Estimating Risk-Adjusted Costs of Financial Distress.

Heitor Almeida, Thomas Philippon

Research output: Contribution to journalArticlepeer-review


The search for the optimal, or value-maximizing, capital structure involves weighing the expected benefits of higher leverage against the expected “costs of financial distress.” These costs include not only the direct costs of reorganization, but less quantifiable effects of financial trouble such as damage to the firm's reputation, the loss of key employees and customers, and the loss of value from forgone investment opportunities. This article proposes a new method for valuing expected financial distress costs. While researchers have provided estimates of the costs associated with financial distress when it takes place, whether or when these costs will be incurred is, of course, unknown at the time the financing decision. As a result, the “correct” discount rate for valuing expected distress costs is difficult to derive. Instead of adjusting the discount rate to reflect historical default rate probabilities, the authors' method uses “risk-neutral” probabilities of encountering distr)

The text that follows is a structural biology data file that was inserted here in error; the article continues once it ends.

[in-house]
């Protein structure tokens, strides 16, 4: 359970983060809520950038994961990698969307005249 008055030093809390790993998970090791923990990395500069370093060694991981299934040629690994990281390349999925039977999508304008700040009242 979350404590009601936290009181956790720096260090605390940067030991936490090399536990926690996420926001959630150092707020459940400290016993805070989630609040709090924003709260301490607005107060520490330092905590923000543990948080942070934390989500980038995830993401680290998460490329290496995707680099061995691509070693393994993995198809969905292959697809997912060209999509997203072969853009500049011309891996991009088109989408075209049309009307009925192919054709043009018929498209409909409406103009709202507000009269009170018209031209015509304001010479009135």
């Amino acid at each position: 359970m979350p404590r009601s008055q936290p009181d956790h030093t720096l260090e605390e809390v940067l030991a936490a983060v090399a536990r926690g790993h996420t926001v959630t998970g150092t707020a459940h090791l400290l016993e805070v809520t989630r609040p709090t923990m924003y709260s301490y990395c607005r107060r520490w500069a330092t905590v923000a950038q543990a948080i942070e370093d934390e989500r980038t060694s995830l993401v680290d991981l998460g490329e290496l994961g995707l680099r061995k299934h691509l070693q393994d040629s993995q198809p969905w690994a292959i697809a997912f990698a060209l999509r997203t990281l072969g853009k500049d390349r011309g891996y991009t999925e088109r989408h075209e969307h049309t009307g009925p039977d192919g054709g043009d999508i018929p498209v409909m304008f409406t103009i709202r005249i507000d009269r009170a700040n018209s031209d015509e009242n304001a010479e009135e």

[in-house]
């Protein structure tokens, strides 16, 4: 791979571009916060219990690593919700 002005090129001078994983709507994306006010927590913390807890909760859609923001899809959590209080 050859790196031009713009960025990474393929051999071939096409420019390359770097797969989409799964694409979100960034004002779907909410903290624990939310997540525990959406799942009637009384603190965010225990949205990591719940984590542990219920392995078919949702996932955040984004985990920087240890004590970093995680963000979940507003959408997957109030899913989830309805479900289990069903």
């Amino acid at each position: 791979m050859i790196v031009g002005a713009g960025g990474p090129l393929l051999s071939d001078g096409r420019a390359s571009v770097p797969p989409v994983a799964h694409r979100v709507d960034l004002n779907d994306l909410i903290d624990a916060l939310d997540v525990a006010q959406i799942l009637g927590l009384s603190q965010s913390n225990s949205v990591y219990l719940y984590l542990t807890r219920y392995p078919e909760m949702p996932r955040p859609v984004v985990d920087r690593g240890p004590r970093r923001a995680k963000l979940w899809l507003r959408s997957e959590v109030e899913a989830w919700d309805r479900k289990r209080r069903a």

Original languageEnglish (US)
Pages (from-to)105 - 109
JournalJournal of Applied Corporate Finance
Issue number4
StatePublished - 2008


  • Corporate finance, Corporate banking, Financial crises, Cost, Discount


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